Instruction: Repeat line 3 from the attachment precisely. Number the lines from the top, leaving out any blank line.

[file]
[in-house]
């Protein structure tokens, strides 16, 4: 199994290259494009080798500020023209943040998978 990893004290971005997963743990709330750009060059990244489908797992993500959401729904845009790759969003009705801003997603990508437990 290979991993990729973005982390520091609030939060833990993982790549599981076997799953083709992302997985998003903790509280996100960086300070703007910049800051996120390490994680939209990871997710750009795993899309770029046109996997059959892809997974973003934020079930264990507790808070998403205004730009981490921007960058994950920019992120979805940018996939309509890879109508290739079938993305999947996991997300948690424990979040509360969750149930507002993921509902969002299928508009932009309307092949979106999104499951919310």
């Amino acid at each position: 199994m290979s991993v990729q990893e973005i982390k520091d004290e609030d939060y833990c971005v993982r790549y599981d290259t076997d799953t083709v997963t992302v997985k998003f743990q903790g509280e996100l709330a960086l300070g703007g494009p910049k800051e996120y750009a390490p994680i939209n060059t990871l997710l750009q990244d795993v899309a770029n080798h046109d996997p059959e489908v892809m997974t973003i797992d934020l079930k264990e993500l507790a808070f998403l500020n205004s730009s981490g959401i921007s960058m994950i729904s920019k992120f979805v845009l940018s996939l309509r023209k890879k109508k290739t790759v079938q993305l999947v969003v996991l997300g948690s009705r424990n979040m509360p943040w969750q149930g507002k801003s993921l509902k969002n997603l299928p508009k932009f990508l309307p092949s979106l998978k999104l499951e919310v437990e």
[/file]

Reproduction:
């Amino acid at each position: 199994m290979s991993v990729q990893e973005i982390k520091d004290e609030d939060y833990c971005v993982r790549y599981d290259t076997d799953t083709v997963t992302v997985k998003f743990q903790g509280e996100l709330a960086l300070g703007g494009p910049k800051e996120y750009a390490p994680i939209n060059t990871l997710l750009q990244d795993v899309a770029n080798h046109d996997p059959e489908v892809m997974t973003i797992d934020l079930k264990e993500l507790a808070f998403l500020n205004s730009s981490g959401i921007s960058m994950i729904s920019k992120f979805v845009l940018s996939l309509r023209k890879k109508k290739t790759v079938q993305l999947v969003v996991l997300g948690s009705r424990n979040m509360p943040w969750q149930g507002k801003s993921l509902k969002n997603l299928p508009k932009f990508l309307p092949s979106l998978k999104l499951e919310v437990e």